Although I originally started out on this quest for a dx for tax reasons, I think it might be worth it to pursue this until I get a dx, just so I can go back to the doc I saw yesterday & clue her in - before she dismisses anyone else who may have the disease and not know it. Not everyone figures it out. I suspect I may have had it for a at least a decade before I did. Heck - if I hadn't done that fast last year with my husband, and then eaten a peiece of ravioli which made me instantly (well, within 20 minutes) sick, I probably never would have figured it out. (Especially as I never go to the doctor unless I have no other choice - I have a bad track record with them, including one near-death, and near-permanent-nerve dammage experience).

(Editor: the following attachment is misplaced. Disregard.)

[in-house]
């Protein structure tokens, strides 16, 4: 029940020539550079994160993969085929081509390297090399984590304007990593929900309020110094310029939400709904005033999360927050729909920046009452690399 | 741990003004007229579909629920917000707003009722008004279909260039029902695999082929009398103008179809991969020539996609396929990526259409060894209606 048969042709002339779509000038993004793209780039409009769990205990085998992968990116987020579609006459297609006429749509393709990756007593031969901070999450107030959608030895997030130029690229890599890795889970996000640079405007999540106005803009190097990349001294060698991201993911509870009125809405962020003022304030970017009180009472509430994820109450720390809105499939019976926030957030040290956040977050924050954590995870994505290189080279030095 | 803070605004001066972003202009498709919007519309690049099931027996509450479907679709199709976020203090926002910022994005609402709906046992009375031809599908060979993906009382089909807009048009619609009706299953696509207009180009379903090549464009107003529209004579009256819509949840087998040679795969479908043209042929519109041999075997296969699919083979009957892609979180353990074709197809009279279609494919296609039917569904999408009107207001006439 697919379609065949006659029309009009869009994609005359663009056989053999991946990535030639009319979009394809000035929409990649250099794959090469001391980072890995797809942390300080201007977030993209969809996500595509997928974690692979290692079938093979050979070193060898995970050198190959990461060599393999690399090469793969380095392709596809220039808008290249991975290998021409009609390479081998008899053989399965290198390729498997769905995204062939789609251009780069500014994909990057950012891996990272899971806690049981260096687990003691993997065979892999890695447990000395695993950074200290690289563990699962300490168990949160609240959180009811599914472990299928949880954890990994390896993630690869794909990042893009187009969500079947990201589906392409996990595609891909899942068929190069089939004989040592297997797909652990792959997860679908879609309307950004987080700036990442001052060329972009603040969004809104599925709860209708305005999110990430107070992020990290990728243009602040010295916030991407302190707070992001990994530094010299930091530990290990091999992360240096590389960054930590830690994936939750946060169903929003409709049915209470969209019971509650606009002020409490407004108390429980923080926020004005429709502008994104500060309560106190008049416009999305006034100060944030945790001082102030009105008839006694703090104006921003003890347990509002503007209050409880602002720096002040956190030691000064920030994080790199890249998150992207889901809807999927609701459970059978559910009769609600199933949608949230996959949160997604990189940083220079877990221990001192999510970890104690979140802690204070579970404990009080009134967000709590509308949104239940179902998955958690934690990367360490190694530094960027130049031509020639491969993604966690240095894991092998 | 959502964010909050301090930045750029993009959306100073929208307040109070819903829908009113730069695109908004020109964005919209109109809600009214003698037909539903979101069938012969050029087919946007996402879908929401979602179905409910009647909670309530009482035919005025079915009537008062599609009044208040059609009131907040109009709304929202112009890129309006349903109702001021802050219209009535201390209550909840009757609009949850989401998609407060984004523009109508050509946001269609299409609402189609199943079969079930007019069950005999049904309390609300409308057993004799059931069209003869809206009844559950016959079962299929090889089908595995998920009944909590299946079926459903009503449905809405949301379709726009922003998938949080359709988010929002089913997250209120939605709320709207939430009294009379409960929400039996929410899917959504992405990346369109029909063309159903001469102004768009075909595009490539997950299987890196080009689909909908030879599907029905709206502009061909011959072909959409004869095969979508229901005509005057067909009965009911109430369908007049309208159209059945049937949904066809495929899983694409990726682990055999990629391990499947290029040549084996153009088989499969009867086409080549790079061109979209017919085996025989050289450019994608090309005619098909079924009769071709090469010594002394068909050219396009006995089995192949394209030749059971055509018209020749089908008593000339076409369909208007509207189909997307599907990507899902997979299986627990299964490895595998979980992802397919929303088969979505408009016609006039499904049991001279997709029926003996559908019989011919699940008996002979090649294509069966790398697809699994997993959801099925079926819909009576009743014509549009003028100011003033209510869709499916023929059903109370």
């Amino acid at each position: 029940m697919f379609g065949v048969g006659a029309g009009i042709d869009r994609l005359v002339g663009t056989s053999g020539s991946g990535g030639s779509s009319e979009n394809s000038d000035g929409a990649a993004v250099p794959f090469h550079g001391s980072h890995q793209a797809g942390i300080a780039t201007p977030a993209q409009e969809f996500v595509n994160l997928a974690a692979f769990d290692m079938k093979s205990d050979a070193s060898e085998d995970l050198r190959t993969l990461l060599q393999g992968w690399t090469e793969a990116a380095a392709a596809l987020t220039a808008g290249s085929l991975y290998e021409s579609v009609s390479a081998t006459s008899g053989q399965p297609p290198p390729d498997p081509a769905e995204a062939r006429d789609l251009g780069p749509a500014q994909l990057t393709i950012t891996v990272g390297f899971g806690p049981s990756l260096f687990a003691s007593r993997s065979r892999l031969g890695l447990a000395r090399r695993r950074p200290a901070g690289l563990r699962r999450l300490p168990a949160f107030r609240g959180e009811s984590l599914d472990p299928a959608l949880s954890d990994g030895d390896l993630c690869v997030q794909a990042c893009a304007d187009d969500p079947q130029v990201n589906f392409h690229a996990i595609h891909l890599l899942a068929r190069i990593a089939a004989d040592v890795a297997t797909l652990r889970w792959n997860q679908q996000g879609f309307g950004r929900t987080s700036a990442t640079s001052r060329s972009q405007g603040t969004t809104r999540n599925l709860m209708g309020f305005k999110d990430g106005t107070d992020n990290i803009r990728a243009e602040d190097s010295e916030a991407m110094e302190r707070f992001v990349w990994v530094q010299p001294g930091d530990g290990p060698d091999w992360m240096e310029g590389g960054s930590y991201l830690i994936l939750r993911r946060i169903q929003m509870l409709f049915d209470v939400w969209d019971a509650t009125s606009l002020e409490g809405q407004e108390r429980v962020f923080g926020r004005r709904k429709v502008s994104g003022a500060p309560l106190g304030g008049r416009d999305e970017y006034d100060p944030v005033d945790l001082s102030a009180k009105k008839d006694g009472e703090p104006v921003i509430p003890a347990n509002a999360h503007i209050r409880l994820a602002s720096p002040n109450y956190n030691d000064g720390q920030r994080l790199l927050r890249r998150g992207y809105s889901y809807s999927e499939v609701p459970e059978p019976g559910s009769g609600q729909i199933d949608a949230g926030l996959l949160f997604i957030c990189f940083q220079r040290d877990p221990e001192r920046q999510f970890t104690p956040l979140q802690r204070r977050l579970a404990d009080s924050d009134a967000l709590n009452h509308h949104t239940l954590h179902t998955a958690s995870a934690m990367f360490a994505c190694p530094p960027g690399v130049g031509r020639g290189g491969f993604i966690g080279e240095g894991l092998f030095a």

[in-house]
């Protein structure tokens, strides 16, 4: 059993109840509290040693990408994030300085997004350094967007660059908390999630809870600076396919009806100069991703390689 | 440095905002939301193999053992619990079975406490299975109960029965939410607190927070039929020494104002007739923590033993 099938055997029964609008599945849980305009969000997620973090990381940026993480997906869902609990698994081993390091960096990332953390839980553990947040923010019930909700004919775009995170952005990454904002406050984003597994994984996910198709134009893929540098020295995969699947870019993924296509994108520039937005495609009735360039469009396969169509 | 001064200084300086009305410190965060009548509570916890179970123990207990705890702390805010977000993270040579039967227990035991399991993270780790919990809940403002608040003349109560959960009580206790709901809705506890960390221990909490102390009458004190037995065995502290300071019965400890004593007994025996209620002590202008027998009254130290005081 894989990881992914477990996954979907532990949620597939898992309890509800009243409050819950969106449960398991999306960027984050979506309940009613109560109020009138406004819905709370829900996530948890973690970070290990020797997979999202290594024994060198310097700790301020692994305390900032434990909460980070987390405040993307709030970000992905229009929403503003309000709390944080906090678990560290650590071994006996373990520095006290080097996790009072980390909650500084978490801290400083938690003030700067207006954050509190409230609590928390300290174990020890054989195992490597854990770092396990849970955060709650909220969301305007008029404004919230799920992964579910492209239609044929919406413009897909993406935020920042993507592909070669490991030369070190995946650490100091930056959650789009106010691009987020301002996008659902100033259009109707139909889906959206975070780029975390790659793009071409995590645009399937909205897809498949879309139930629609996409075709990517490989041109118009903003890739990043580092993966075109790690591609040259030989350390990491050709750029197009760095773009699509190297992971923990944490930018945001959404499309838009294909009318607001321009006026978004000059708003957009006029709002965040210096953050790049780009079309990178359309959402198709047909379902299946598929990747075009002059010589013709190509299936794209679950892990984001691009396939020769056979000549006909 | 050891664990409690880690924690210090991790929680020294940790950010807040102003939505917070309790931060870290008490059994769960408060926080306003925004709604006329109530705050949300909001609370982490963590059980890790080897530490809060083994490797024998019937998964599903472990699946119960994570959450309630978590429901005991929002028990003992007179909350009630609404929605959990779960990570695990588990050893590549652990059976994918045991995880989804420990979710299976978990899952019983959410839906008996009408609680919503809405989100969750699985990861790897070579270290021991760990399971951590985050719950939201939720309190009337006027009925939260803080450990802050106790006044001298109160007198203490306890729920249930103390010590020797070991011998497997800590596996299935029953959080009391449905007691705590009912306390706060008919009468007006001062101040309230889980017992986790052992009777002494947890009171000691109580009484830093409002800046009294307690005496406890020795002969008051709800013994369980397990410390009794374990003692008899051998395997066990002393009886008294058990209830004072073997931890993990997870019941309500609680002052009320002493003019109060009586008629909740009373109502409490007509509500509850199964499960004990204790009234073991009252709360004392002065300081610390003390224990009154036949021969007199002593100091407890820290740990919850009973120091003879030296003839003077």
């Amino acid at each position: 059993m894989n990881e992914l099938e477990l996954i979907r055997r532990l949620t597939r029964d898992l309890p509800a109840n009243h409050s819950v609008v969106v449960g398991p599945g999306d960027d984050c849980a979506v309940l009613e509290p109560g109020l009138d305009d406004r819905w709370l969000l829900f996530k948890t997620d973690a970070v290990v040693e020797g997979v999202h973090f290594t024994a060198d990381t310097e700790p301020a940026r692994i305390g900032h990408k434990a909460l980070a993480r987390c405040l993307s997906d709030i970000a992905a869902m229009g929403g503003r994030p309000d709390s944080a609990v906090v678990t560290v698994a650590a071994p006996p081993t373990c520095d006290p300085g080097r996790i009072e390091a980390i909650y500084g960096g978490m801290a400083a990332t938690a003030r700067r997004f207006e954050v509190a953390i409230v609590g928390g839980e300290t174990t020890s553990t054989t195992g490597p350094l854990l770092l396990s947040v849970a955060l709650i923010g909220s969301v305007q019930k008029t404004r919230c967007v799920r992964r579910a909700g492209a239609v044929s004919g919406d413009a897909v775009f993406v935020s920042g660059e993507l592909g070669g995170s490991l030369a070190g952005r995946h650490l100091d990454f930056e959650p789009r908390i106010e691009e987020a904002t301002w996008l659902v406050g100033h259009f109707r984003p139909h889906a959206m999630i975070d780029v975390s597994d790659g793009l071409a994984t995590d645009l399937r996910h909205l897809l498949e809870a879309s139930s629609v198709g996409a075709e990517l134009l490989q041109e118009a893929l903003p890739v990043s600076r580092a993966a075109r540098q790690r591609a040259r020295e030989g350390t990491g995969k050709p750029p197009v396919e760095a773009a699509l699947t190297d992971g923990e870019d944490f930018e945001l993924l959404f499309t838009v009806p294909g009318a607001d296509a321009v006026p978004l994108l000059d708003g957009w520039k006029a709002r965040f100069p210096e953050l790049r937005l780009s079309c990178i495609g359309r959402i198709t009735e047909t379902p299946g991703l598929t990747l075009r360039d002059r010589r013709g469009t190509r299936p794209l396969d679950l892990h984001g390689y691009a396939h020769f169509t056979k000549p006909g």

Also, the thing on my arms that she told me emphatically is NOT DH itched more when I put the hydrocortizone (sp) on it. In all my years, I have never had a rash itch more after using it.

Ah well. I guess it's my years of having been an activist. I feel like I need to do something about it, especially since she may have other patients with the same problem...

Lil
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#15 ravenwoodglass

 
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Posted 14 April 2006 - 11:07 AM

I am a Realtor (read as: independant contractor), which means that I itemize everything. So keeping the reciepts on this (and figuring out all the percentages) is no big deal. If I do it with my cell phone usage, it shouldn't be all that much more difficult to do it with the food. (Especially since we will be eating lots of pizza & the like, as we have a six year old who does not yet have "adult" tastes in food).